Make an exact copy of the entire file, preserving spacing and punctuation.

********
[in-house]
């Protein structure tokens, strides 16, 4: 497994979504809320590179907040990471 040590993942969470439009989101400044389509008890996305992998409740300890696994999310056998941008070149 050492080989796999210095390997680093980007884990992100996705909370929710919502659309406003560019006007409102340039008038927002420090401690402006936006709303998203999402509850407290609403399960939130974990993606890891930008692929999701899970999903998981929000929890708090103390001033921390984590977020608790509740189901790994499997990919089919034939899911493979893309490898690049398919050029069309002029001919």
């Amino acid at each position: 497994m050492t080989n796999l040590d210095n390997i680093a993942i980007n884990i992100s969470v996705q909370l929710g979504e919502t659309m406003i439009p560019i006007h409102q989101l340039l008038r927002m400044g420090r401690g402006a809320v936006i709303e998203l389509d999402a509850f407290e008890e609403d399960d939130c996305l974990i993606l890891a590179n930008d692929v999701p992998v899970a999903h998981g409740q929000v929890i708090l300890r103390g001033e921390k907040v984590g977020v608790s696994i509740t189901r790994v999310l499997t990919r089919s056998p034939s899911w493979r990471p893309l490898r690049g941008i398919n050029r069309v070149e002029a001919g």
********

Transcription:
[in-house]
């Protein structure tokens, strides 16, 4: 497994979504809320590179907040990471 040590993942969470439009989101400044389509008890996305992998409740300890696994999310056998941008070149 050492080989796999210095390997680093980007884990992100996705909370929710919502659309406003560019006007409102340039008038927002420090401690402006936006709303998203999402509850407290609403399960939130974990993606890891930008692929999701899970999903998981929000929890708090103390001033921390984590977020608790509740189901790994499997990919089919034939899911493979893309490898690049398919050029069309002029001919």
């Amino acid at each position: 497994m050492t080989n796999l040590d210095n390997i680093a993942i980007n884990i992100s969470v996705q909370l929710g979504e919502t659309m406003i439009p560019i006007h409102q989101l340039l008038r927002m400044g420090r401690g402006a809320v936006i709303e998203l389509d999402a509850f407290e008890e609403d399960d939130c996305l974990i993606l890891a590179n930008d692929v999701p992998v899970a999903h998981g409740q929000v929890i708090l300890r103390g001033e921390k907040v984590g977020v608790s696994i509740t189901r790994v999310l499997t990919r089919s056998p034939s899911w493979r990471p893309l490898r690049g941008i398919n050029r069309v070149e002029a001919g």